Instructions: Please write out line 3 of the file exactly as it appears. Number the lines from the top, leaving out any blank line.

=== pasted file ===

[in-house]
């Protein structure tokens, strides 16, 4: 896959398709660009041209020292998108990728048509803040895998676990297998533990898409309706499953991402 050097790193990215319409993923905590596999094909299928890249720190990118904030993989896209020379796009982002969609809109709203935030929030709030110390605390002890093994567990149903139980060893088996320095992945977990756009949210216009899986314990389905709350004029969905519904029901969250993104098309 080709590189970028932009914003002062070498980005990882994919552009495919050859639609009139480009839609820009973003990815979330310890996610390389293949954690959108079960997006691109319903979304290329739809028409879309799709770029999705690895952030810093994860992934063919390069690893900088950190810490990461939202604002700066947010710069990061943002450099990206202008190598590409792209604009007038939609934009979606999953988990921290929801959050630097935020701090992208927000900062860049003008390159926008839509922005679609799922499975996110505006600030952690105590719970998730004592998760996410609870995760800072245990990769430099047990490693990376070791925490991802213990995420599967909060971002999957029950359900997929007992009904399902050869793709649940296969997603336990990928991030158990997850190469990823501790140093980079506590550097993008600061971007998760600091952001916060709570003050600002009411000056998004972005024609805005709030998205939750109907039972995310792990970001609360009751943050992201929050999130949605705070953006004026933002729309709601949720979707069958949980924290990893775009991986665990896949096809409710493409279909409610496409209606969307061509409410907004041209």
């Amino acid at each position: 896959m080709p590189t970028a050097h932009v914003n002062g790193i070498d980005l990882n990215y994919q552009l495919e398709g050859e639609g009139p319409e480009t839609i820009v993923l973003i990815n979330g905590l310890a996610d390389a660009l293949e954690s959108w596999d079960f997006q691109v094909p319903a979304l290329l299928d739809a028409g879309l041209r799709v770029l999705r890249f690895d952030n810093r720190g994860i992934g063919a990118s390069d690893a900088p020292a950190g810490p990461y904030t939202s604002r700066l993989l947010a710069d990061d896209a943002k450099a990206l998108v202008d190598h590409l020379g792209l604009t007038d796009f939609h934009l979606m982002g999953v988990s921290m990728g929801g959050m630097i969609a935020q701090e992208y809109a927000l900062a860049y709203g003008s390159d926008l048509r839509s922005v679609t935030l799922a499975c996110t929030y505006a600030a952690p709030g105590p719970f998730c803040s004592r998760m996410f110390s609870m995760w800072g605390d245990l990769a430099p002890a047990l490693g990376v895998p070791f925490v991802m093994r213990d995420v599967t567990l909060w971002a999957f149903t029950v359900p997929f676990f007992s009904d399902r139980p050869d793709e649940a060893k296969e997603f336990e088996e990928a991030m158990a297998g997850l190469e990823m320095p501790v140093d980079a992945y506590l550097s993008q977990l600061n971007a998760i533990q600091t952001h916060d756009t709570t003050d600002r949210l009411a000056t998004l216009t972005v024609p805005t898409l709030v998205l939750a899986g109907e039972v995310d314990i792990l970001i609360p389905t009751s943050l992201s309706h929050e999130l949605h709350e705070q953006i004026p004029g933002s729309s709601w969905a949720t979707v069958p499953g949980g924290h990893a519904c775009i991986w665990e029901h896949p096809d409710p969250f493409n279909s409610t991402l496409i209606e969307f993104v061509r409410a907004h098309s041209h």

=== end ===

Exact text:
């Amino acid at each position: 896959m080709p590189t970028a050097h932009v914003n002062g790193i070498d980005l990882n990215y994919q552009l495919e398709g050859e639609g009139p319409e480009t839609i820009v993923l973003i990815n979330g905590l310890a996610d390389a660009l293949e954690s959108w596999d079960f997006q691109v094909p319903a979304l290329l299928d739809a028409g879309l041209r799709v770029l999705r890249f690895d952030n810093r720190g994860i992934g063919a990118s390069d690893a900088p020292a950190g810490p990461y904030t939202s604002r700066l993989l947010a710069d990061d896209a943002k450099a990206l998108v202008d190598h590409l020379g792209l604009t007038d796009f939609h934009l979606m982002g999953v988990s921290m990728g929801g959050m630097i969609a935020q701090e992208y809109a927000l900062a860049y709203g003008s390159d926008l048509r839509s922005v679609t935030l799922a499975c996110t929030y505006a600030a952690p709030g105590p719970f998730c803040s004592r998760m996410f110390s609870m995760w800072g605390d245990l990769a430099p002890a047990l490693g990376v895998p070791f925490v991802m093994r213990d995420v599967t567990l909060w971002a999957f149903t029950v359900p997929f676990f007992s009904d399902r139980p050869d793709e649940a060893k296969e997603f336990e088996e990928a991030m158990a297998g997850l190469e990823m320095p501790v140093d980079a992945y506590l550097s993008q977990l600061n971007a998760i533990q600091t952001h916060d756009t709570t003050d600002r949210l009411a000056t998004l216009t972005v024609p805005t898409l709030v998205l939750a899986g109907e039972v995310d314990i792990l970001i609360p389905t009751s943050l992201s309706h929050e999130l949605h709350e705070q953006i004026p004029g933002s729309s709601w969905a949720t979707v069958p499953g949980g924290h990893a519904c775009i991986w665990e029901h896949p096809d409710p969250f493409n279909s409610t991402l496409i209606e969307f993104v061509r409410a907004h098309s041209h």